Trinitas Blog

The Classical Parent - Part I

Posted by Ron Gilley on Oct 28, 2019, 2:23:16 PM

 

 

Mom with little girl reading book in sofa-1Classical Christian schools can come across as pretty odd to most folks. While Latin can still be found in other private and public schools, not many schools teach six years of it. (I know of one classical Christian school that teaches eleven years of Latin.) And good books can certainly be found in other private and public schools, but not very many will read Homer, Virgil, Plato, Augustine, Rousseau, and Nietzsche. Memory is part of learning no matter what kind of school one attends, but not many schools will memorize hundreds of lines of prose, poetry, and Scripture every year. So yes, classical Christian schools can come across as odd even if only because of differences like these.

One might ask (and one often does), what kind of parents sign their children up for such an education, an education so odd when compared to contemporary models of education? The one word answer is dedicated. It takes dedicated parents to pursue a classical Christian education (cCe) for their children. Classical parents have to be dedicated to bucking the status quo, dedicated to participating in their children’s education, and dedicated to the Scriptures’ role in the education of Christian children. This week we’ll look closely at bucking the status quo, and then visit the other two in later weeks.

Bucking the status quo is the first big step when parents embark on the cCe journey. There is often uncertainty, for example, when enrolling in a small classical Christian school because parents worry the small size alone could disadvantage the school from hiring and keeping good faculty. The truth is, good faculty are attracted to classical Christian schools, not because of large school sizes, salaries, or benefits, but because they see it as an opportunity to be involved in giving the next generation of Christians a seriously good education. For most teachers, it is a ministry. What better way to change the world for God, and what better way to build a faculty that is committed to the work for the right reason?

Another uncertainty parents have is whether their children will have fewer friends or fewer opportunities.

Fewer friends?

At school, yes, fewer friends than if they attended a bigger school, but often the friendships are deeper, more meaningful, and longer lasting because there is more time to cultivate those friendships. Classical students are often better at making friends, too, because of their perspective. They are generally mature, outgoing, and becoming wise, so they are quick to make friends—and to pick the right ones— at church, in the neighborhood, and in community activities.

Fewer opportunities?

It depends. There are certainly fewer sports to choose among, but often those can be had elsewhere through programs at other schools or in the community leagues. But in some ways there are more opportunities exactly because the school is small. For example, talented younger students often get to step into drama, choir, or sports roles that would not be available to them at a larger school. Music lessons can be taken during the school day so the afternoons are free for other opportunities. Finally there is the opportunity of personal attention from teachers because class sizes are small—fewer than fifteen students per class in most classical Christian schools. Academically, then, there are arguably more opportunities in part because students don’t go under the radar in a large class.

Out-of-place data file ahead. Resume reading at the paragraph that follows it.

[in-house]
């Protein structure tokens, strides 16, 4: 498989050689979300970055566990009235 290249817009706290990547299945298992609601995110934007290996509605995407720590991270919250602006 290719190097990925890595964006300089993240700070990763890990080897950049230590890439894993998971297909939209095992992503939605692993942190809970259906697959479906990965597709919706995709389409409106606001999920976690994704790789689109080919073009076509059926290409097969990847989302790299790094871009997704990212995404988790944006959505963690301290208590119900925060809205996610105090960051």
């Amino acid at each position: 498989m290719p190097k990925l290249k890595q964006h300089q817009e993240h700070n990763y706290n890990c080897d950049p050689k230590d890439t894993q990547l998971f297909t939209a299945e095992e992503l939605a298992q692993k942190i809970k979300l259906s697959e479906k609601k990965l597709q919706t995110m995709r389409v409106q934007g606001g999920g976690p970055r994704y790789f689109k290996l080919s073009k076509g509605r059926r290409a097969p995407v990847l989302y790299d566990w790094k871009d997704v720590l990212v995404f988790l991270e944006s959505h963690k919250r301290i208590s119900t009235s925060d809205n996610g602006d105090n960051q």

Then there is the content and pedagogy in the classical school that are so different from the education most parents received. It really takes some research for parents to get comfortable leaving the known paths of progressive education for a school that teaches Latin, Greek, and Plato. Often it is enough for parents to see cCe in person in a school to get them to buck the system. They know a good thing when they see it. Others need to dig deeper before being convinced, and they do. Scads of books have been written about cCe, but there are also hosts of resources on the web, many from organizations and associations who have research to share. The Association of Classical Christian Schools is the largest such organization. On their website you can see test scores and read testimonies from parents and graduates. It becomes clear after some research that cCe is graduating renaissance men and women who can think, speak, and write, and who have the ability to learn quickly. They are often outperforming students coming out of high pressure prep schools in most every field. More importantly, they are people whose lives are committed to God and who are making a difference in the world.

Nothing beats personal experience though. Even though family and friends may be questioning them, most parents who buck the system and try a classical Christian school, find within the first couple of years that they have made a life changing decision for the whole family. Once their children begin to thrive, and they begin to see the fruit of the education compared to their children’s peers who attend other schools, they become comfortable with bucking the system.

Dedicated classical Christian parents could never be content with the status quo. They are happy to go against the grain and buck the progressive education system.

 

Topics: Parenting, Classical Education

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